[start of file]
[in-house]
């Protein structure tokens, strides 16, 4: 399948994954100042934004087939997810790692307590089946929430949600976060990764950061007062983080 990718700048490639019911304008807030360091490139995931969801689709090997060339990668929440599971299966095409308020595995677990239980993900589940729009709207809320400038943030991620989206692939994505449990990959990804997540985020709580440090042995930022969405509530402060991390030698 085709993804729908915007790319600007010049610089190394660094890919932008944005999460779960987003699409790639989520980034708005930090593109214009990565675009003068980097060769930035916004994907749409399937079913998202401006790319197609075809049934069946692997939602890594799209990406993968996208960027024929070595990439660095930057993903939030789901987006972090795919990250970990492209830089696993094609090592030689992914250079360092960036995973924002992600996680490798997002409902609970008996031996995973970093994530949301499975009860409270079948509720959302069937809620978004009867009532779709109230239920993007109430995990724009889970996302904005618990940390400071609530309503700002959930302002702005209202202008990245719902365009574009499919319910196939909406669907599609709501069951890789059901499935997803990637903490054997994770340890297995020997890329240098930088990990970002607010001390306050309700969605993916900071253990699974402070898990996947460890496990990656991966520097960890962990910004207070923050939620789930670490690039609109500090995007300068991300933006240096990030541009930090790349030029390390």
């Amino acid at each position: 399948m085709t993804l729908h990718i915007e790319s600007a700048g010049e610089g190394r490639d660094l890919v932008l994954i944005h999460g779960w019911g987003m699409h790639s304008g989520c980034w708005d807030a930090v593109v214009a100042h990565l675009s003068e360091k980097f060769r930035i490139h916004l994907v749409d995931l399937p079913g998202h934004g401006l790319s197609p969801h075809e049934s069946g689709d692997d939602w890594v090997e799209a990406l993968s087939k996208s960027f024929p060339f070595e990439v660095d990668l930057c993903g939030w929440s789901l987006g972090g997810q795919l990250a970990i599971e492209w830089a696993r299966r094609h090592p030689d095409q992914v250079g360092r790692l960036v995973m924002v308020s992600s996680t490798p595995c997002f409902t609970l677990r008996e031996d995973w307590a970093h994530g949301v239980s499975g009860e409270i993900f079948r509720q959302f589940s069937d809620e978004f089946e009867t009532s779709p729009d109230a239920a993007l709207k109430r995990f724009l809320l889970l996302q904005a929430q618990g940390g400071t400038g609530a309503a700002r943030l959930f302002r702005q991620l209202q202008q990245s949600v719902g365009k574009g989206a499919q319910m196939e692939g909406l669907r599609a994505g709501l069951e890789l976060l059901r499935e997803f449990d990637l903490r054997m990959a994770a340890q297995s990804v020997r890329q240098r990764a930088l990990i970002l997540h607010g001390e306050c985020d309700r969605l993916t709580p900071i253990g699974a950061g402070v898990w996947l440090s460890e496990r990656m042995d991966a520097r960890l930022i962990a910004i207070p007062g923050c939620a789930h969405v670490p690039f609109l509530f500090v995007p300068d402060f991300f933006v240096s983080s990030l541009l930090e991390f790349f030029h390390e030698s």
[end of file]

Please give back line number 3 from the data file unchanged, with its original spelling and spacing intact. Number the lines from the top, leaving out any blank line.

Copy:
């Amino acid at each position: 399948m085709t993804l729908h990718i915007e790319s600007a700048g010049e610089g190394r490639d660094l890919v932008l994954i944005h999460g779960w019911g987003m699409h790639s304008g989520c980034w708005d807030a930090v593109v214009a100042h990565l675009s003068e360091k980097f060769r930035i490139h916004l994907v749409d995931l399937p079913g998202h934004g401006l790319s197609p969801h075809e049934s069946g689709d692997d939602w890594v090997e799209a990406l993968s087939k996208s960027f024929p060339f070595e990439v660095d990668l930057c993903g939030w929440s789901l987006g972090g997810q795919l990250a970990i599971e492209w830089a696993r299966r094609h090592p030689d095409q992914v250079g360092r790692l960036v995973m924002v308020s992600s996680t490798p595995c997002f409902t609970l677990r008996e031996d995973w307590a970093h994530g949301v239980s499975g009860e409270i993900f079948r509720q959302f589940s069937d809620e978004f089946e009867t009532s779709p729009d109230a239920a993007l709207k109430r995990f724009l809320l889970l996302q904005a929430q618990g940390g400071t400038g609530a309503a700002r943030l959930f302002r702005q991620l209202q202008q990245s949600v719902g365009k574009g989206a499919q319910m196939e692939g909406l669907r599609a994505g709501l069951e890789l976060l059901r499935e997803f449990d990637l903490r054997m990959a994770a340890q297995s990804v020997r890329q240098r990764a930088l990990i970002l997540h607010g001390e306050c985020d309700r969605l993916t709580p900071i253990g699974a950061g402070v898990w996947l440090s460890e496990r990656m042995d991966a520097r960890l930022i962990a910004i207070p007062g923050c939620a789930h969405v670490p690039f609109l509530f500090v995007p300068d402060f991300f933006v240096s983080s990030l541009l930090e991390f790349f030029h390390e030698s």